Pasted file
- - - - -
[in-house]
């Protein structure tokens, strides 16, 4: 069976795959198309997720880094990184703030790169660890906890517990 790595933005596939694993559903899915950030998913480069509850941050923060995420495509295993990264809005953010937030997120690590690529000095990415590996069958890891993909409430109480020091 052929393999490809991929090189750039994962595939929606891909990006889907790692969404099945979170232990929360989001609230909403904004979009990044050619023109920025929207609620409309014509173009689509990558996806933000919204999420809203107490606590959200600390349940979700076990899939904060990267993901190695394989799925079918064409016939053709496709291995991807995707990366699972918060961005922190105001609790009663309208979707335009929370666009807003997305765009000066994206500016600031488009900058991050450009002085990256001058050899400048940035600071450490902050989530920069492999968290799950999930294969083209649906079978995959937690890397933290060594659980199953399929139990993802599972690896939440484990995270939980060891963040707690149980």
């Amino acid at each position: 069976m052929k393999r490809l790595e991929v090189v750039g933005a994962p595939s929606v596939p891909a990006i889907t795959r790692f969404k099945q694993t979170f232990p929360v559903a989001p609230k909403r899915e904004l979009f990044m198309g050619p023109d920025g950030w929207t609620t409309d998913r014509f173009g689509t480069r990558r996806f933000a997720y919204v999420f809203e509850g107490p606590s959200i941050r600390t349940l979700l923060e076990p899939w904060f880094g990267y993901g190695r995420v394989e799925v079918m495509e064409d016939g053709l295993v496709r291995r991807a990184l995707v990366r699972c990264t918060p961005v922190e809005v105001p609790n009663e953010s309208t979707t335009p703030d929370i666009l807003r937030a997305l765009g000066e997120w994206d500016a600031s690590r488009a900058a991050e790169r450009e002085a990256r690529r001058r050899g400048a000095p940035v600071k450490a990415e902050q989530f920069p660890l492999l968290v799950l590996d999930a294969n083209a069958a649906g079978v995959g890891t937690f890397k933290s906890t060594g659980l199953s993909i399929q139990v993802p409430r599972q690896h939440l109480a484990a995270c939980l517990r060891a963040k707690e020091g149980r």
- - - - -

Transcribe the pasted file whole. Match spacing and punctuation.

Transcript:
[in-house]
């Protein structure tokens, strides 16, 4: 069976795959198309997720880094990184703030790169660890906890517990 790595933005596939694993559903899915950030998913480069509850941050923060995420495509295993990264809005953010937030997120690590690529000095990415590996069958890891993909409430109480020091 052929393999490809991929090189750039994962595939929606891909990006889907790692969404099945979170232990929360989001609230909403904004979009990044050619023109920025929207609620409309014509173009689509990558996806933000919204999420809203107490606590959200600390349940979700076990899939904060990267993901190695394989799925079918064409016939053709496709291995991807995707990366699972918060961005922190105001609790009663309208979707335009929370666009807003997305765009000066994206500016600031488009900058991050450009002085990256001058050899400048940035600071450490902050989530920069492999968290799950999930294969083209649906079978995959937690890397933290060594659980199953399929139990993802599972690896939440484990995270939980060891963040707690149980």
């Amino acid at each position: 069976m052929k393999r490809l790595e991929v090189v750039g933005a994962p595939s929606v596939p891909a990006i889907t795959r790692f969404k099945q694993t979170f232990p929360v559903a989001p609230k909403r899915e904004l979009f990044m198309g050619p023109d920025g950030w929207t609620t409309d998913r014509f173009g689509t480069r990558r996806f933000a997720y919204v999420f809203e509850g107490p606590s959200i941050r600390t349940l979700l923060e076990p899939w904060f880094g990267y993901g190695r995420v394989e799925v079918m495509e064409d016939g053709l295993v496709r291995r991807a990184l995707v990366r699972c990264t918060p961005v922190e809005v105001p609790n009663e953010s309208t979707t335009p703030d929370i666009l807003r937030a997305l765009g000066e997120w994206d500016a600031s690590r488009a900058a991050e790169r450009e002085a990256r690529r001058r050899g400048a000095p940035v600071k450490a990415e902050q989530f920069p660890l492999l968290v799950l590996d999930a294969n083209a069958a649906g079978v995959g890891t937690f890397k933290s906890t060594g659980l199953s993909i399929q139990v993802p409430r599972q690896h939440l109480a484990a995270c939980l517990r060891a963040k707690e020091g149980r």